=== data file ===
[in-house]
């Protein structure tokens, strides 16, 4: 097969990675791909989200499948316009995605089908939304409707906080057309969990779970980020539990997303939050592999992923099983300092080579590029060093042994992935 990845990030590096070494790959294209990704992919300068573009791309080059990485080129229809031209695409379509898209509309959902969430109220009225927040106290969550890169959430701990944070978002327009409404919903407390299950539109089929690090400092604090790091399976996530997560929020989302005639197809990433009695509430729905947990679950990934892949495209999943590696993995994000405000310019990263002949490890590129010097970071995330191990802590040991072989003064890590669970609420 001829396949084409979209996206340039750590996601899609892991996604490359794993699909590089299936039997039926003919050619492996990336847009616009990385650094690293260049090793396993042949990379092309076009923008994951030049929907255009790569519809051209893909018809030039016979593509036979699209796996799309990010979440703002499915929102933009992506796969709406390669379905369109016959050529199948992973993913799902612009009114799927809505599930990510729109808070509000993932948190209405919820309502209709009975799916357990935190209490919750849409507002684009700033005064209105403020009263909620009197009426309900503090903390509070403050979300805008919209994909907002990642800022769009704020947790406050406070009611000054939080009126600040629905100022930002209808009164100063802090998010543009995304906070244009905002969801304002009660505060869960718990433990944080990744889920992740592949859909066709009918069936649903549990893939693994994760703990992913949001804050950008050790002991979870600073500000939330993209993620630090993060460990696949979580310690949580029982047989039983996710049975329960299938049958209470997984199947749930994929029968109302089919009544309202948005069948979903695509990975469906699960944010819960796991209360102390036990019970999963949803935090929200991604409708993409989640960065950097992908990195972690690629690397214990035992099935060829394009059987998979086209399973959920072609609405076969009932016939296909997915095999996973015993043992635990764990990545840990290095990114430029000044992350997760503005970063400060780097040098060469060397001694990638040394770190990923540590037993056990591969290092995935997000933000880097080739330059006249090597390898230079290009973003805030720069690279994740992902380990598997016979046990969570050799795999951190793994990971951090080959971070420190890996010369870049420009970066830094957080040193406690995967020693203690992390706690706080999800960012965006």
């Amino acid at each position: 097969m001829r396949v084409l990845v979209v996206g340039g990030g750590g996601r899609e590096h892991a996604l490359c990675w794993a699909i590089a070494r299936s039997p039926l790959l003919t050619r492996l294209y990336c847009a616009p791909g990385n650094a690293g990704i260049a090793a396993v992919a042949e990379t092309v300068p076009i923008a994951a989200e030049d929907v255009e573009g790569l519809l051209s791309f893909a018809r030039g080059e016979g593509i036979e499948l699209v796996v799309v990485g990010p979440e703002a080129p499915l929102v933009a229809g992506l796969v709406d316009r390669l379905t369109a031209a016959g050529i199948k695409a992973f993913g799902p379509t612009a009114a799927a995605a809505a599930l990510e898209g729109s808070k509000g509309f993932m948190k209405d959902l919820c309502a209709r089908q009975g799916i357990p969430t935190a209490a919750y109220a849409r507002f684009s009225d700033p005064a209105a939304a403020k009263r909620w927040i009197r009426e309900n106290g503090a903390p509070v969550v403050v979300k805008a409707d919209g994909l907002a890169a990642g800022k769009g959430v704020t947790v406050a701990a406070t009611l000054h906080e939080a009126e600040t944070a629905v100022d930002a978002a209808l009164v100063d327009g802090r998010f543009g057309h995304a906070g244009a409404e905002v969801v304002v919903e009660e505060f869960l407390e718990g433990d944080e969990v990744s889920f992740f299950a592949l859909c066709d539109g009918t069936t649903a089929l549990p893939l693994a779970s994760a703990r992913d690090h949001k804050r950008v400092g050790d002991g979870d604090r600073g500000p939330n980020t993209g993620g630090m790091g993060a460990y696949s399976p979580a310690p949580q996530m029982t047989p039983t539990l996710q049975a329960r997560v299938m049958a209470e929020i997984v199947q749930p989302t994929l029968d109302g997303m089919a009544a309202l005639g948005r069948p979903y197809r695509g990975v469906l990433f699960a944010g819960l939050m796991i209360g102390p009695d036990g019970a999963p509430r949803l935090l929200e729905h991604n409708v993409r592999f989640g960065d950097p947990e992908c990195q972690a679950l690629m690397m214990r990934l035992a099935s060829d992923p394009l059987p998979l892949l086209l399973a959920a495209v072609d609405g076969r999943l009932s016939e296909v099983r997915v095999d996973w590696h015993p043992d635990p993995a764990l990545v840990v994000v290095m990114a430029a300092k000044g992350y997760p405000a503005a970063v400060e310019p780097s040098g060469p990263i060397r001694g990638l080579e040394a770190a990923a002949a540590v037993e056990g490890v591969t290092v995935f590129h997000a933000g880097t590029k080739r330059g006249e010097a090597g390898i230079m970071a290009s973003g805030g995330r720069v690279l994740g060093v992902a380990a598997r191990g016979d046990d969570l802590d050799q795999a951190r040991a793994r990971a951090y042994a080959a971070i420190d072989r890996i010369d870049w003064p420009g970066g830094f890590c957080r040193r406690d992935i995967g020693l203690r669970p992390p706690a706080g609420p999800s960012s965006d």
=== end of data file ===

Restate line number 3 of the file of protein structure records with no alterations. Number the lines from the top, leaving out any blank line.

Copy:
């Amino acid at each position: 097969m001829r396949v084409l990845v979209v996206g340039g990030g750590g996601r899609e590096h892991a996604l490359c990675w794993a699909i590089a070494r299936s039997p039926l790959l003919t050619r492996l294209y990336c847009a616009p791909g990385n650094a690293g990704i260049a090793a396993v992919a042949e990379t092309v300068p076009i923008a994951a989200e030049d929907v255009e573009g790569l519809l051209s791309f893909a018809r030039g080059e016979g593509i036979e499948l699209v796996v799309v990485g990010p979440e703002a080129p499915l929102v933009a229809g992506l796969v709406d316009r390669l379905t369109a031209a016959g050529i199948k695409a992973f993913g799902p379509t612009a009114a799927a995605a809505a599930l990510e898209g729109s808070k509000g509309f993932m948190k209405d959902l919820c309502a209709r089908q009975g799916i357990p969430t935190a209490a919750y109220a849409r507002f684009s009225d700033p005064a209105a939304a403020k009263r909620w927040i009197r009426e309900n106290g503090a903390p509070v969550v403050v979300k805008a409707d919209g994909l907002a890169a990642g800022k769009g959430v704020t947790v406050a701990a406070t009611l000054h906080e939080a009126e600040t944070a629905v100022d930002a978002a209808l009164v100063d327009g802090r998010f543009g057309h995304a906070g244009a409404e905002v969801v304002v919903e009660e505060f869960l407390e718990g433990d944080e969990v990744s889920f992740f299950a592949l859909c066709d539109g009918t069936t649903a089929l549990p893939l693994a779970s994760a703990r992913d690090h949001k804050r950008v400092g050790d002991g979870d604090r600073g500000p939330n980020t993209g993620g630090m790091g993060a460990y696949s399976p979580a310690p949580q996530m029982t047989p039983t539990l996710q049975a329960r997560v299938m049958a209470e929020i997984v199947q749930p989302t994929l029968d109302g997303m089919a009544a309202l005639g948005r069948p979903y197809r695509g990975v469906l990433f699960a944010g819960l939050m796991i209360g102390p009695d036990g019970a999963p509430r949803l935090l929200e729905h991604n409708v993409r592999f989640g960065d950097p947990e992908c990195q972690a679950l690629m690397m214990r990934l035992a099935s060829d992923p394009l059987p998979l892949l086209l399973a959920a495209v072609d609405g076969r999943l009932s016939e296909v099983r997915v095999d996973w590696h015993p043992d635990p993995a764990l990545v840990v994000v290095m990114a430029a300092k000044g992350y997760p405000a503005a970063v400060e310019p780097s040098g060469p990263i060397r001694g990638l080579e040394a770190a990923a002949a540590v037993e056990g490890v591969t290092v995935f590129h997000a933000g880097t590029k080739r330059g006249e010097a090597g390898i230079m970071a290009s973003g805030g995330r720069v690279l994740g060093v992902a380990a598997r191990g016979d046990d969570l802590d050799q795999a951190r040991a793994r990971a951090y042994a080959a971070i420190d072989r890996i010369d870049w003064p420009g970066g830094f890590c957080r040193r406690d992935i995967g020693l203690r669970p992390p706690a706080g609420p999800s960012s965006d």